Universal school choice proponents not sold Hobbs’ budget proposal



(The Center Square) – Arizona Gov. Katie Hobbs’ released her budget proposal on Friday afternoon, and proponents of the universal Empowerment Scholarship Account program are critical of some of their methods to cut back on costs as the state faces a deficit.

One proposal suggested by the governor’s office is to require 100 days in a public school for students in order to be eligible to use ESA funds. According to the governor’s office, they estimate that this would not result in a surge in public school attendance, since they anticipate that parents would be able to afford private school or other alternative education methods in the first place.

However, ESA advocates are not sold on the administration’s reasoning.

“Governor Hobbs has made it perfectly clear that she wants to dismantle the ESA program at any cost. She wants to send tens of thousands of kids back to public school for 100 days. This would cause unbelievable educational chaos and trauma for Arizona children,” Jenny Clark, founder of Love Your School, told The Center Square in a statement.

“Her priorities are misguided and detrimental to our already struggling students. No Thanks, Governor Hobbs!” Clark added.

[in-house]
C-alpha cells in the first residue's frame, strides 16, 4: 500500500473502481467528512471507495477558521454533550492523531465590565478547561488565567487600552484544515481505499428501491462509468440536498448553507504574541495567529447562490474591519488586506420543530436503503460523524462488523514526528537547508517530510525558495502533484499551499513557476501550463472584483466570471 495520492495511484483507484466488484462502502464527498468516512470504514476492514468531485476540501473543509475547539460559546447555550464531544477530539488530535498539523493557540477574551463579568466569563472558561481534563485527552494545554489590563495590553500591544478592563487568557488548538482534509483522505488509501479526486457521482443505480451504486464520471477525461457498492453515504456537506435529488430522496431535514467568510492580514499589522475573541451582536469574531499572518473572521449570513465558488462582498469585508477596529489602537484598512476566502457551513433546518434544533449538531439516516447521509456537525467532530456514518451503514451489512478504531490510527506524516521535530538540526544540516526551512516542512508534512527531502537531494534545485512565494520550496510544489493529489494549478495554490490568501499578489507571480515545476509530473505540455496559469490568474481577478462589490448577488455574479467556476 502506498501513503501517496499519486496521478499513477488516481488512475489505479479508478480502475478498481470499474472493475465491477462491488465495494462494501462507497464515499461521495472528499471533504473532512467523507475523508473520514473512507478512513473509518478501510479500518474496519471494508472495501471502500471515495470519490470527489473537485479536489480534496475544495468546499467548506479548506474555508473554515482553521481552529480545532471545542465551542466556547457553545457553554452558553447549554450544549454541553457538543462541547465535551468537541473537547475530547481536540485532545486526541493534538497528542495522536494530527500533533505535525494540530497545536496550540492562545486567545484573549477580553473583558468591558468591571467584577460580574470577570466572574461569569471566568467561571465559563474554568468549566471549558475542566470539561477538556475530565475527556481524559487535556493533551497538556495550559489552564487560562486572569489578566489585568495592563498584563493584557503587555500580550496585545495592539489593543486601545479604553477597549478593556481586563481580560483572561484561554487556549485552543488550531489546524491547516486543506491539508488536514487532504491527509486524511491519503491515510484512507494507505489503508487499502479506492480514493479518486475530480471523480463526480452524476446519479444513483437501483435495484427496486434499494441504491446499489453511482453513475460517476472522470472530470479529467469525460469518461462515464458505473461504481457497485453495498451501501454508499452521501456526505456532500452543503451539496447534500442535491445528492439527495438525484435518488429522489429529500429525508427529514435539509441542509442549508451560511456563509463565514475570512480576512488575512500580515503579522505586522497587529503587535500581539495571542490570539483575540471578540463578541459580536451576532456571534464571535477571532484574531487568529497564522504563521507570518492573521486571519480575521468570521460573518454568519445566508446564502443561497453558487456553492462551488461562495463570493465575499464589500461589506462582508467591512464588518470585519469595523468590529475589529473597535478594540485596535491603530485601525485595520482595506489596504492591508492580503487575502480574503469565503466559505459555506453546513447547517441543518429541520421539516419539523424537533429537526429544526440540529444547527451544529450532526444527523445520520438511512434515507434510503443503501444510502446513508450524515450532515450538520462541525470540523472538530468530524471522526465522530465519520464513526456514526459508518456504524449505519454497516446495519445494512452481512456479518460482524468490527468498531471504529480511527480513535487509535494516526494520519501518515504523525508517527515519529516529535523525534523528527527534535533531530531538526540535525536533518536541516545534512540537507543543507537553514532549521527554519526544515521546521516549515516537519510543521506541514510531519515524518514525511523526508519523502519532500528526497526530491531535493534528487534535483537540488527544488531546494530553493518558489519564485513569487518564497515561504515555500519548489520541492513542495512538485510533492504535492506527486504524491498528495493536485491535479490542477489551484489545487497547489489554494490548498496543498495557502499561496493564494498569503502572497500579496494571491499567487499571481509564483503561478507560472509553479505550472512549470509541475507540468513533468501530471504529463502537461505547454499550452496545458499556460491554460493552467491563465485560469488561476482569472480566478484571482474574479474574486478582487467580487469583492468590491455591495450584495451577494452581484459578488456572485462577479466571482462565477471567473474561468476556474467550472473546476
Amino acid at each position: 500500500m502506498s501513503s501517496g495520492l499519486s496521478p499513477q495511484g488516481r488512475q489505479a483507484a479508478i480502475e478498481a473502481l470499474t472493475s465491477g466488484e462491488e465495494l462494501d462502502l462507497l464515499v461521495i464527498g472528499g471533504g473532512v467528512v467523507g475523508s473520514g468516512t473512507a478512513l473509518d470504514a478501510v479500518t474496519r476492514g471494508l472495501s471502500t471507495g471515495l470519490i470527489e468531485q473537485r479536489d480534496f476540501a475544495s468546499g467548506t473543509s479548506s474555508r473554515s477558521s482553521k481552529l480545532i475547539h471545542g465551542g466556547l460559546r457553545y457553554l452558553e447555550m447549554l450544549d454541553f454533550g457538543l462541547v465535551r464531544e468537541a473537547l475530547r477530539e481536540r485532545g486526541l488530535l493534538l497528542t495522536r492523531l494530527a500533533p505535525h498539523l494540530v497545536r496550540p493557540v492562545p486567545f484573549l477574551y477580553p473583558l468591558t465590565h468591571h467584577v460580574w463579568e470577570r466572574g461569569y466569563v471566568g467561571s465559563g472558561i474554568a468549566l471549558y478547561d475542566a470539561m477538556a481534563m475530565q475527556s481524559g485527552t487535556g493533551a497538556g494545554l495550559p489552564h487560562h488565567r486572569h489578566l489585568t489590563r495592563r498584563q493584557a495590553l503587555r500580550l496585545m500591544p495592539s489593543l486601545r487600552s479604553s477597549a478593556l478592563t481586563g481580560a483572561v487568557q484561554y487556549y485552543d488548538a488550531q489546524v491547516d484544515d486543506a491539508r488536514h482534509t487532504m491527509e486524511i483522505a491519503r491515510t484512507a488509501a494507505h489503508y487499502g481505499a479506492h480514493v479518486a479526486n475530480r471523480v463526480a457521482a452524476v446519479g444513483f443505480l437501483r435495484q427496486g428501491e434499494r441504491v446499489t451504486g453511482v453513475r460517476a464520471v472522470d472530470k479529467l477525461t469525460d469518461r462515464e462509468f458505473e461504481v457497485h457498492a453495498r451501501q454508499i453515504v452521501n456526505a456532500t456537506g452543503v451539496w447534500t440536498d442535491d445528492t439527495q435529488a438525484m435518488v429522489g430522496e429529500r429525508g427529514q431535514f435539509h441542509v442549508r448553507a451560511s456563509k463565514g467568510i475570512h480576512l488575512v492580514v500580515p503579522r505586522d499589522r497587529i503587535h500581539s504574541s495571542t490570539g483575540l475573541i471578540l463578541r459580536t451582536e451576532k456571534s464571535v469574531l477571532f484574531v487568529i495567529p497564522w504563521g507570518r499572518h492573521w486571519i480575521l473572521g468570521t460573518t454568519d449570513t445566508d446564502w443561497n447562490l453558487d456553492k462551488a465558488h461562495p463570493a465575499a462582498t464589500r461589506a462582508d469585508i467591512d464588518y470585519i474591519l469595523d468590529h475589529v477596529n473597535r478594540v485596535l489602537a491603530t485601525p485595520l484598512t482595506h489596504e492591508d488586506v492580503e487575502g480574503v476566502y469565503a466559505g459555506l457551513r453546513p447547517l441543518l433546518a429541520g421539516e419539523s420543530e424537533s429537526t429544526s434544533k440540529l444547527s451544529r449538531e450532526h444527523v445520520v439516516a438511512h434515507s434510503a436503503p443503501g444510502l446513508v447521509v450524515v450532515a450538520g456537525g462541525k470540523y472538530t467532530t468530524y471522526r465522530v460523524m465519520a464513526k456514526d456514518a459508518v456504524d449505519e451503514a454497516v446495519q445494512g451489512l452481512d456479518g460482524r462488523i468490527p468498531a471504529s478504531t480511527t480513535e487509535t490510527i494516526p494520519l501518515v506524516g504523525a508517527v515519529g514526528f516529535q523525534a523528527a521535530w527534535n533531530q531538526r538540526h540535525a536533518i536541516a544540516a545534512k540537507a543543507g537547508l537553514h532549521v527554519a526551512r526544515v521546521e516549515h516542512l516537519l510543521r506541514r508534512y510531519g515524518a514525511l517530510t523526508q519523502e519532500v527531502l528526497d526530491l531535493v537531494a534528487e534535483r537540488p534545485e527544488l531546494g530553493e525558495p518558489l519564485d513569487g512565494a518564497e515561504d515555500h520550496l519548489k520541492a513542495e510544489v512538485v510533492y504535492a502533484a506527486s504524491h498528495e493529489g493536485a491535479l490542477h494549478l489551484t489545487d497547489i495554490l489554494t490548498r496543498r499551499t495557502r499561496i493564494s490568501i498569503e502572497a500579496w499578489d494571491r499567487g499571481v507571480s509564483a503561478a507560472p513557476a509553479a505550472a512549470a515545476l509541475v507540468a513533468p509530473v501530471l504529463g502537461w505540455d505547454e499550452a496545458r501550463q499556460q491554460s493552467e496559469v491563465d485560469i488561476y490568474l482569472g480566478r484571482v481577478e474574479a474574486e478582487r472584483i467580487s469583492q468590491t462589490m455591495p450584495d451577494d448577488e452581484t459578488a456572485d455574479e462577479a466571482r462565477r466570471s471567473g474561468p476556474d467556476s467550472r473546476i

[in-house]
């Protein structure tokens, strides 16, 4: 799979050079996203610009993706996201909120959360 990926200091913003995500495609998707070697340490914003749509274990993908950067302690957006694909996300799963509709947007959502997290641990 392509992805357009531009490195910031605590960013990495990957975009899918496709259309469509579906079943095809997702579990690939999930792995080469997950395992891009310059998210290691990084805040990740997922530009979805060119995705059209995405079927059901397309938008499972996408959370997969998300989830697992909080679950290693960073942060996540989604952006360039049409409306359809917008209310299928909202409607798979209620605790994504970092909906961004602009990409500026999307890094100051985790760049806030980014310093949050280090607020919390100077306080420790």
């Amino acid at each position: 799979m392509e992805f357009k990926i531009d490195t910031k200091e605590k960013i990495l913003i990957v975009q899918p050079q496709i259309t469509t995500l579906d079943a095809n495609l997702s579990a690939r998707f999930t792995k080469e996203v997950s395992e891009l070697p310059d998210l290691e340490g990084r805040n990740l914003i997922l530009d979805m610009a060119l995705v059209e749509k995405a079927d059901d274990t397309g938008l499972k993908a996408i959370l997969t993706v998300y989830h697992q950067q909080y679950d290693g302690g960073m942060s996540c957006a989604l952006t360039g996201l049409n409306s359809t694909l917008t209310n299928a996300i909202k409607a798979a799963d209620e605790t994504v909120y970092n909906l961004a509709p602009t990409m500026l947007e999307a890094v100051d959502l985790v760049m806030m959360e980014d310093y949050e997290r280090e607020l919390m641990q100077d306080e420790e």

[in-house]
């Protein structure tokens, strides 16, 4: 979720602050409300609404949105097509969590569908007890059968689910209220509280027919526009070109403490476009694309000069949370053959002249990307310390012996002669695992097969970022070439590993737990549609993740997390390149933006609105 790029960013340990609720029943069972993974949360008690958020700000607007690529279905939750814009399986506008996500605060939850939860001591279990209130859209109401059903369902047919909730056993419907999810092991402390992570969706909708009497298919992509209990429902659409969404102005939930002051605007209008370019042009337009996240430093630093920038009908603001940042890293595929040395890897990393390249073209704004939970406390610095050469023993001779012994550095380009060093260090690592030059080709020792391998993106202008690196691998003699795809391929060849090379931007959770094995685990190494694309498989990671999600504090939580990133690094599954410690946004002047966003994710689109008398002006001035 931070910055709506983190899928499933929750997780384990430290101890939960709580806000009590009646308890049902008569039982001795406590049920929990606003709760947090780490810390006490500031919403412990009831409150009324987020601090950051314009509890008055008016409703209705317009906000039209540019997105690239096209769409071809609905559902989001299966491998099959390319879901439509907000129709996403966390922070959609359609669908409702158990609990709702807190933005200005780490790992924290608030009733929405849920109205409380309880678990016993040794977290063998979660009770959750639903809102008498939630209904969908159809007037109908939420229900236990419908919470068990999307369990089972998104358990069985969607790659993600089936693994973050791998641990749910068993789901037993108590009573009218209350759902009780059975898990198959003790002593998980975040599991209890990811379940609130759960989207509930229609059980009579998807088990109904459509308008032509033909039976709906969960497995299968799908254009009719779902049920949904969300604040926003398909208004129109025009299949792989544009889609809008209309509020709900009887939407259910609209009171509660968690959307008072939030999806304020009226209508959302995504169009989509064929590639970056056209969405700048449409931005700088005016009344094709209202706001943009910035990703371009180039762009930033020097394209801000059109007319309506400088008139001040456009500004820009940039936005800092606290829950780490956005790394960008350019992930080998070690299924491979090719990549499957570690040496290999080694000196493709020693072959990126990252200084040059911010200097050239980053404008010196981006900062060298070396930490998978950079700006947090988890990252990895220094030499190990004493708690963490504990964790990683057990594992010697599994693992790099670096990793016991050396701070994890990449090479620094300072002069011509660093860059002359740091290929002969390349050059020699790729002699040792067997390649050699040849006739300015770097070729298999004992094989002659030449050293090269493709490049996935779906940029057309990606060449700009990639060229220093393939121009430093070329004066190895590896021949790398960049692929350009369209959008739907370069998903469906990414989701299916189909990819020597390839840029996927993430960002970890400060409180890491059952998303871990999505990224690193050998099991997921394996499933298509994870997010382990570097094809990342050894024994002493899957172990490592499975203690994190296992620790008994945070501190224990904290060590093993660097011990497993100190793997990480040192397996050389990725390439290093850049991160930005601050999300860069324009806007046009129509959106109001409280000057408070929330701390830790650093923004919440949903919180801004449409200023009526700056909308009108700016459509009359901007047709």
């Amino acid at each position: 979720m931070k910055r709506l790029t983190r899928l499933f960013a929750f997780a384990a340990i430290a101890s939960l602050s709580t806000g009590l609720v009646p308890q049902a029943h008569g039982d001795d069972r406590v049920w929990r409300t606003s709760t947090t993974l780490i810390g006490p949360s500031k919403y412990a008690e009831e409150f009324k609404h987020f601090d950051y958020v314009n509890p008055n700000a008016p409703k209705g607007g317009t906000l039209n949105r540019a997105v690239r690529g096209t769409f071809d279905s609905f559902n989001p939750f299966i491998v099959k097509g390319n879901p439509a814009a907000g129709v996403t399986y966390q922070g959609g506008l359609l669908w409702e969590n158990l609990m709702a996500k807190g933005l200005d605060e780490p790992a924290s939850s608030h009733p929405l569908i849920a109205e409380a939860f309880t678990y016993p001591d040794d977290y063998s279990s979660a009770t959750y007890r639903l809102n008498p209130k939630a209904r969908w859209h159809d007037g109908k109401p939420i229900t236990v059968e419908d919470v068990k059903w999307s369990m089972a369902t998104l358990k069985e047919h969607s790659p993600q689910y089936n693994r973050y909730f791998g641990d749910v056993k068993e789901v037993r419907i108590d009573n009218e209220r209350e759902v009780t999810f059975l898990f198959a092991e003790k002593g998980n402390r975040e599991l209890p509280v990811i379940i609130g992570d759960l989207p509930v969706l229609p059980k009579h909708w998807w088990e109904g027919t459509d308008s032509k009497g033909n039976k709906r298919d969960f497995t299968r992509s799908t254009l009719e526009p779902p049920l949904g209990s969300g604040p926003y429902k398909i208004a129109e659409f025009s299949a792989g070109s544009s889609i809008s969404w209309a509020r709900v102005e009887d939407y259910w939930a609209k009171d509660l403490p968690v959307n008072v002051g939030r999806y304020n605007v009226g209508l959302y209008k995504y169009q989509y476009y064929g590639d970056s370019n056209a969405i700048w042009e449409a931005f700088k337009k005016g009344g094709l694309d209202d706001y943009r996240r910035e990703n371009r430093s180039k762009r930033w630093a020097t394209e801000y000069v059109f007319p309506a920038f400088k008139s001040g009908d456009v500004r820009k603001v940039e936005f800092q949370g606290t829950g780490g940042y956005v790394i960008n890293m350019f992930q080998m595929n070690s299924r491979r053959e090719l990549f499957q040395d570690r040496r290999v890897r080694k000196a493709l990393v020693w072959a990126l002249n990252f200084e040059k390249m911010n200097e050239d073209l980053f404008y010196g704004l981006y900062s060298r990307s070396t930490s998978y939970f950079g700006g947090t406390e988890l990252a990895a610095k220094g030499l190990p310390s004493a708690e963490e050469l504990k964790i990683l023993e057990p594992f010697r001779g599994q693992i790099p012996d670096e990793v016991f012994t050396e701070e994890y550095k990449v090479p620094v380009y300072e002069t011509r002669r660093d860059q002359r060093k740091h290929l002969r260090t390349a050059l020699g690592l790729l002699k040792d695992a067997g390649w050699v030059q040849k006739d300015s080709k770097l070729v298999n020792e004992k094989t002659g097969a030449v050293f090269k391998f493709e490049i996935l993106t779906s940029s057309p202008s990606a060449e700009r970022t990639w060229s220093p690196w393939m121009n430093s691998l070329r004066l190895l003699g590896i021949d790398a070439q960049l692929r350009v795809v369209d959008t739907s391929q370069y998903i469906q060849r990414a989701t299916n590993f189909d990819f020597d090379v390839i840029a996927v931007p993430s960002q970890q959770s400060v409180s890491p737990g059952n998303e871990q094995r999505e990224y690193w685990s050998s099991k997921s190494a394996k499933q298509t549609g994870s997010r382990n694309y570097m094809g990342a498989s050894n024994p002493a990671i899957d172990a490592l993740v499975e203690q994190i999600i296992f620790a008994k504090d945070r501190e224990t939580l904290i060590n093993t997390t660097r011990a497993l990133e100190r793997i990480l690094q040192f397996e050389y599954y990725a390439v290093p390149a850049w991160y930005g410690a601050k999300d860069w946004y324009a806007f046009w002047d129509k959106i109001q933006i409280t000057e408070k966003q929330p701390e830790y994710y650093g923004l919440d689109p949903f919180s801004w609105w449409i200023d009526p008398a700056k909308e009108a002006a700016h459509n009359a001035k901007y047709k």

Other advocates also criticized the governor’s proposal to scrap the School Tuition Organization tax credit as a way to save money in the long term. STO is considered a way to “fund scholarships for students to attend qualified private schools located in Arizona,” according to the Arizona Department of Revenue website.

“The ESA and Tax Credit Scholarship programs are extremely popular with families and allow kids to thrive in an educational setting that meets their unique needs,” Shannon Pahls, public affairs director, “yes. every kid,” said in a statement.

Hobbs’ ideas align largely with proposals by Democrats in the Legislature, who are hoping to reign in the program.

“Well, I know that some of the provisions do have at least some bipartisan support. I know that there is at least some interest across the aisle to implement some kind of fingerprinting for adults in schools that are accepting ESA dollars,” Sen. Christine Marsh, D-Phoenix, said, The Center Square reported last week.

In the governor’s state of the state, she said more “accountability and transparency” is needed in the program.

“We have seen a steady stream of news coverage around unacceptable and sometimes downright outrageous use of taxpayer money under this program, including water park admissions, ski passes, and luxury car driving lessons,” Hobbs said.

“It is our responsibility as stewards of this state to put in place guardrails to ensure taxpayer dollars dedicated to education are used properly. Without these guardrails, waste, fraud, and abuse take root and thrive,” the governor continued.

Besides education, the governor’s budget proposal is poised to face a tough road ahead with a Republican-led Legislature, The Center Square reported Friday.

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